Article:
The Neutropenic Diet: Everything You Need to Know!

neutropenic precautions - neutropenic diet

What is the Neutropenic Diet?

The neutropenic diet is designed to limit your exposure to foods and drinks that might harbor harmful bacteria that could lead to an infection if you are neutropenic. It is one of the main precautions patients take whilst they are neutropenic. It is often prescribed to cancer patients undergoing chemotherapy and radiation treatment.

Food safety is crucial for people with neutropenia as certain foods and drinks can harbor harmful bacteria that could lead to an infection. You need to be selective about the foods you eat, how you prepare and how you store them. This guide will show you exactly what steps to take if you’ve been prescribed a neutropenic diet. It is based on the guidelines set out by the FDA in their Food Safety for People with Cancer booklet and the Leukemia & Lymphoma Society’s Food and Nutrition Guide (below).

Table of Contents

  1. What is Neutropenia?
  2. The Neutropenic Diet
  3. General Food Safety Tips and Guidelines

 

What is Neutropenia?

Neutrophils, also known as white blood cells (WBC), are your body’s first line of defense against bacteria and viruses that can cause an infection. A healthy person typically has a neutrophil count in the 2,500-6,000/µL range. However, if your neutrophil count drops below 1,500/µL you are considered neutropenic. When your neutrophil count is below 1,000/µL you are considered moderately neutropenic, and severely neutropenic when your neutrophil count is below 500/µL. The lower your neutrophil count the higher your infection risk.

If you are neutropenic your doctor may request that you follow certain neutropenic precautions designed to limit your exposure to potentially harmful bacteria, one of them being the neutropenic diet. The exact precautions taken varies between cancer centers and the severity of the patient’s neutropenia, so you should always follow the recommendations of your doctor when taking neutropenic precautions.

 

The Neutropenic Diet

At first, the thought of having to follow a special neutropenic diet might be scary or confusing but when you understand what it is and what it is designed to do, it is actually quite easy to follow. No fad dieting techniques involved, just common sense food safety.

As your body will require a lot of nutrients and energy to cope and recover from the neutropenia and cancer treatment it is important that you eat a diet full of healthy high-calorie foods that have all the nutrients and vitamins your body needs.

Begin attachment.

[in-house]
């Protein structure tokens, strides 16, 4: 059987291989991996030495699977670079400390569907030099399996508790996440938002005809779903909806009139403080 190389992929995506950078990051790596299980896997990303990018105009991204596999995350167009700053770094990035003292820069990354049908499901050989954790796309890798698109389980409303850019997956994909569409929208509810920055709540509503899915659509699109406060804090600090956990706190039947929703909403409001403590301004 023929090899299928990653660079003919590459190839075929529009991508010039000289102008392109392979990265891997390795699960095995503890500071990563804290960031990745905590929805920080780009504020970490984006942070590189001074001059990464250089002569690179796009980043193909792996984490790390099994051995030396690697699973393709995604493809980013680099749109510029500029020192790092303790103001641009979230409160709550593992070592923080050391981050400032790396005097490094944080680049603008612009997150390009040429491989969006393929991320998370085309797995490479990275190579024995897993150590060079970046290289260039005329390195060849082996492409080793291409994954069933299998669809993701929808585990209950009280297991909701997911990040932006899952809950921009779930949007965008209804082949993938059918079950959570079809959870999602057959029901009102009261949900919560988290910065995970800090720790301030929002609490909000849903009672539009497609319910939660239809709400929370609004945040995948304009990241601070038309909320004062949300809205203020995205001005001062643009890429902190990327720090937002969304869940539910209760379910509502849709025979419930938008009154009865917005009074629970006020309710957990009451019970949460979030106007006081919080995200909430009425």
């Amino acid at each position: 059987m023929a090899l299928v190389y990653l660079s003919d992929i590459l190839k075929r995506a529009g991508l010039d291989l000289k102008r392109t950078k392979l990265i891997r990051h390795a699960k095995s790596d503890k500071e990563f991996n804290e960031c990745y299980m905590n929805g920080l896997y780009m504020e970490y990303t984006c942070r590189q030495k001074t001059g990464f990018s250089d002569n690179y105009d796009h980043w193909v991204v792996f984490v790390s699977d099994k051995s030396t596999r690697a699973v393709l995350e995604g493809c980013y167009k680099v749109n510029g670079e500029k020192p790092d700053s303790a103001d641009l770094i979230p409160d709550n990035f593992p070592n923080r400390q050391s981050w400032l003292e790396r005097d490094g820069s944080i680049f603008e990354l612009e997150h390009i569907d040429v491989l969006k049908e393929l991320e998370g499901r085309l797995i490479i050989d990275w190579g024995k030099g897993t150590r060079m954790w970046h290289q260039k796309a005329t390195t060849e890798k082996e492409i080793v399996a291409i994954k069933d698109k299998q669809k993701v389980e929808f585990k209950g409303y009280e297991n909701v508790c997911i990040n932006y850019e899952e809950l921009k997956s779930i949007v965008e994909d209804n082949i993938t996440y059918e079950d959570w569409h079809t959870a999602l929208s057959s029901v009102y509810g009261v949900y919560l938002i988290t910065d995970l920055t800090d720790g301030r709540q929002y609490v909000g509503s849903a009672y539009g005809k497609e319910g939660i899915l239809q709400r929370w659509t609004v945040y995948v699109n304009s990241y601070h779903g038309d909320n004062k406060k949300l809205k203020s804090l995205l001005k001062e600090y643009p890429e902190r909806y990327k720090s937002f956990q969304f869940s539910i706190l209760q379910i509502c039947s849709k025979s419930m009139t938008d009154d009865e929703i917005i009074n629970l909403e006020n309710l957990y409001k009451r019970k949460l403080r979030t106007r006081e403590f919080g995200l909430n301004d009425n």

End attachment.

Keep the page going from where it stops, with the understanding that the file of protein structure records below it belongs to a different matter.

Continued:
In essence, the neutropenic diet is designed to reduce your risk of infection by limiting the number of harmful bacteria you consume when eating or drinking. Certain foods and cooking techniques allow potentially harmful bacteria to grow and multiply. When a healthy person eats a food containing this bacteria the body’s immune system is easily able to neutralize it. However, because your immune system is highly suppressed when you are neutropenic your body often isn’t able to kill the bacteria. Allowing it to spread and multiply in your body, potentially causing an infection.

In general, the foods that are the most likely to contain harmful bacteria fall into four categories:

  • Uncooked or unclean fresh fruit and vegetables.
  • Uncooked or unpasteurized animal products (unpasteurized milk, raw eggs, etc.)
  • Pre-cooked meats that are eaten cold or that have to be reheated (deli meats).
  • Out of date food or foods that have been exposed to the air for a while.

Cooked Foods (Meat, Fish, etc.)

 

neutropenic diet - cooked food

As a general rule, you should avoid raw fruit, vegetables, and meats, only eating them when they have been thoroughly cleaned and recently cooked until piping hot. This will ensure that any bacteria on your food has been killed.

After cooking, the food should be eaten as soon as possible. Do not eat cooked food that has been left at room temperature for more than one hour.

Safe Foods Foods to Avoid
  • All well-cooked meats, fish, and vegetables.
  • Frozen ready meals can be eaten if they have been stored and cooked according to the manufacturer’s instructions.
  • Rare or medium rare cooked meat, fish, poultry or pate.
  • Reheated food.
  • Cold meat or poultry.